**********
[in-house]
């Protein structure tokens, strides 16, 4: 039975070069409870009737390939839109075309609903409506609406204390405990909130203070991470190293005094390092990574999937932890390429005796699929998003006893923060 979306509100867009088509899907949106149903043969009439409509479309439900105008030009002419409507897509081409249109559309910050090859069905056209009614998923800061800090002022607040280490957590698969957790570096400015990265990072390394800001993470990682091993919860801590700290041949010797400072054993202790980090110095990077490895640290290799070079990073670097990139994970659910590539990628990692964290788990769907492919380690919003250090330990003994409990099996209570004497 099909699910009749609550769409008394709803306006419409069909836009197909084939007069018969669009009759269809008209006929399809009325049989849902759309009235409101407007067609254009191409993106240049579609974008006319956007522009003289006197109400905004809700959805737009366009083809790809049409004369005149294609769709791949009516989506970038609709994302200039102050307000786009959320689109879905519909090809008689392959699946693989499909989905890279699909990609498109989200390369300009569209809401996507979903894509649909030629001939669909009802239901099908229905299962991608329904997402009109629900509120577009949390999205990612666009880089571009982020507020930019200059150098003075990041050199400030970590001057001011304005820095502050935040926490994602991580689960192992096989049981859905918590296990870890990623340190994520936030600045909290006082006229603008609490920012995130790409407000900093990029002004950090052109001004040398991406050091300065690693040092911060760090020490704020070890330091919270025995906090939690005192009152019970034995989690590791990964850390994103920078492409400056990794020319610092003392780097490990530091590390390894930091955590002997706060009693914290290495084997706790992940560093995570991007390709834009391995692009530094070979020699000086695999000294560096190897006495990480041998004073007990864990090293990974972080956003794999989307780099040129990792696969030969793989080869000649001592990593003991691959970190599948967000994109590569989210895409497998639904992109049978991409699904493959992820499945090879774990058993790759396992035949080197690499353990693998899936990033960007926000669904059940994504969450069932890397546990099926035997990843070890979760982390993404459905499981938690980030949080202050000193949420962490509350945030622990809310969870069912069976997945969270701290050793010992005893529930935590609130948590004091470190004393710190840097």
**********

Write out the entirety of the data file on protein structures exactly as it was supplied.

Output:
[in-house]
């Protein structure tokens, strides 16, 4: 039975070069409870009737390939839109075309609903409506609406204390405990909130203070991470190293005094390092990574999937932890390429005796699929998003006893923060 979306509100867009088509899907949106149903043969009439409509479309439900105008030009002419409507897509081409249109559309910050090859069905056209009614998923800061800090002022607040280490957590698969957790570096400015990265990072390394800001993470990682091993919860801590700290041949010797400072054993202790980090110095990077490895640290290799070079990073670097990139994970659910590539990628990692964290788990769907492919380690919003250090330990003994409990099996209570004497 099909699910009749609550769409008394709803306006419409069909836009197909084939007069018969669009009759269809008209006929399809009325049989849902759309009235409101407007067609254009191409993106240049579609974008006319956007522009003289006197109400905004809700959805737009366009083809790809049409004369005149294609769709791949009516989506970038609709994302200039102050307000786009959320689109879905519909090809008689392959699946693989499909989905890279699909990609498109989200390369300009569209809401996507979903894509649909030629001939669909009802239901099908229905299962991608329904997402009109629900509120577009949390999205990612666009880089571009982020507020930019200059150098003075990041050199400030970590001057001011304005820095502050935040926490994602991580689960192992096989049981859905918590296990870890990623340190994520936030600045909290006082006229603008609490920012995130790409407000900093990029002004950090052109001004040398991406050091300065690693040092911060760090020490704020070890330091919270025995906090939690005192009152019970034995989690590791990964850390994103920078492409400056990794020319610092003392780097490990530091590390390894930091955590002997706060009693914290290495084997706790992940560093995570991007390709834009391995692009530094070979020699000086695999000294560096190897006495990480041998004073007990864990090293990974972080956003794999989307780099040129990792696969030969793989080869000649001592990593003991691959970190599948967000994109590569989210895409497998639904992109049978991409699904493959992820499945090879774990058993790759396992035949080197690499353990693998899936990033960007926000669904059940994504969450069932890397546990099926035997990843070890979760982390993404459905499981938690980030949080202050000193949420962490509350945030622990809310969870069912069976997945969270701290050793010992005893529930935590609130948590004091470190004393710190840097």